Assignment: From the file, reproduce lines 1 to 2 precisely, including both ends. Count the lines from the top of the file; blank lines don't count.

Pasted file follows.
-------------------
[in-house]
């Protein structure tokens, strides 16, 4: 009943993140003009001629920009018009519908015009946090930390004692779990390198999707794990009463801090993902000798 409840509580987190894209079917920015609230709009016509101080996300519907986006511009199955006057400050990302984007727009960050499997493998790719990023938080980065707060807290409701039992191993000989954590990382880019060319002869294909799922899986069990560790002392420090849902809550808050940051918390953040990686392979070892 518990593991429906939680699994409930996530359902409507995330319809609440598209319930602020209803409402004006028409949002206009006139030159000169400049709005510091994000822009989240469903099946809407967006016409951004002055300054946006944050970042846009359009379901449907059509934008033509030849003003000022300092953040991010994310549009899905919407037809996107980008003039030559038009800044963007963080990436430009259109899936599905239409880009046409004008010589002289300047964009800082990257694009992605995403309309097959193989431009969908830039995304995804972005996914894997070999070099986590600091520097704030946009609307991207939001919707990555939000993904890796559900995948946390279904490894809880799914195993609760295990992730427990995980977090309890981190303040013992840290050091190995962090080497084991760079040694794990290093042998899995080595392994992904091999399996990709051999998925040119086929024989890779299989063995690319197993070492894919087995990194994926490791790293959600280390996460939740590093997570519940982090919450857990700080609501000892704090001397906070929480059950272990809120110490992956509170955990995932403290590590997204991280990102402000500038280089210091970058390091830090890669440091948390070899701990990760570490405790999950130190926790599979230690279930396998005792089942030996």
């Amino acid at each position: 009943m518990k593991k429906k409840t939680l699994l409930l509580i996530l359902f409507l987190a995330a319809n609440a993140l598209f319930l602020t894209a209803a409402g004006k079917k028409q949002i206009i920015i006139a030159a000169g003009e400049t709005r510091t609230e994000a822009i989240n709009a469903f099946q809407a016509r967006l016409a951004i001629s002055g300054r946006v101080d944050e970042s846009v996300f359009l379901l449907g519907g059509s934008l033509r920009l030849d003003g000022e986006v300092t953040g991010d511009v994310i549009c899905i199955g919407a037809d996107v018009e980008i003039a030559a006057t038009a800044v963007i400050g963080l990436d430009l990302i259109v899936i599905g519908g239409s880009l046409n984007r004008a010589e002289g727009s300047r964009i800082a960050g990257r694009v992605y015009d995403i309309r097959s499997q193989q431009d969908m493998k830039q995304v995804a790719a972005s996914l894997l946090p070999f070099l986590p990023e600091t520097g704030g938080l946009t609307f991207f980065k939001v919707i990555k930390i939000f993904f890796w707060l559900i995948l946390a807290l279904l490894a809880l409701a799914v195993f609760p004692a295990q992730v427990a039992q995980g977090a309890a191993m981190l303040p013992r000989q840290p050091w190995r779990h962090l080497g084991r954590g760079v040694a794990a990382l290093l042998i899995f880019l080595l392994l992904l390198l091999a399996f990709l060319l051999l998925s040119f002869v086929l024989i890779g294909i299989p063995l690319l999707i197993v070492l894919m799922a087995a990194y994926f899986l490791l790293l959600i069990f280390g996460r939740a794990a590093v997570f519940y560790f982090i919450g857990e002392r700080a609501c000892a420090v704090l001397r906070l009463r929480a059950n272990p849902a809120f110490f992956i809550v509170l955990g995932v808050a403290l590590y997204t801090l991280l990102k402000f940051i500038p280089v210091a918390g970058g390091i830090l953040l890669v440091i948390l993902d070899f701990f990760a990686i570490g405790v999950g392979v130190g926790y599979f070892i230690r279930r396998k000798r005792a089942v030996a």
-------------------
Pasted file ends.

[in-house]
């Protein structure tokens, strides 16, 4: 009943993140003009001629920009018009519908015009946090930390004692779990390198999707794990009463801090993902000798 409840509580987190894209079917920015609230709009016509101080996300519907986006511009199955006057400050990302984007727009960050499997493998790719990023938080980065707060807290409701039992191993000989954590990382880019060319002869294909799922899986069990560790002392420090849902809550808050940051918390953040990686392979070892 518990593991429906939680699994409930996530359902409507995330319809609440598209319930602020209803409402004006028409949002206009006139030159000169400049709005510091994000822009989240469903099946809407967006016409951004002055300054946006944050970042846009359009379901449907059509934008033509030849003003000022300092953040991010994310549009899905919407037809996107980008003039030559038009800044963007963080990436430009259109899936599905239409880009046409004008010589002289300047964009800082990257694009992605995403309309097959193989431009969908830039995304995804972005996914894997070999070099986590600091520097704030946009609307991207939001919707990555939000993904890796559900995948946390279904490894809880799914195993609760295990992730427990995980977090309890981190303040013992840290050091190995962090080497084991760079040694794990290093042998899995080595392994992904091999399996990709051999998925040119086929024989890779299989063995690319197993070492894919087995990194994926490791790293959600280390996460939740590093997570519940982090919450857990700080609501000892704090001397906070929480059950272990809120110490992956509170955990995932403290590590997204991280990102402000500038280089210091970058390091830090890669440091948390070899701990990760570490405790999950130190926790599979230690279930396998005792089942030996």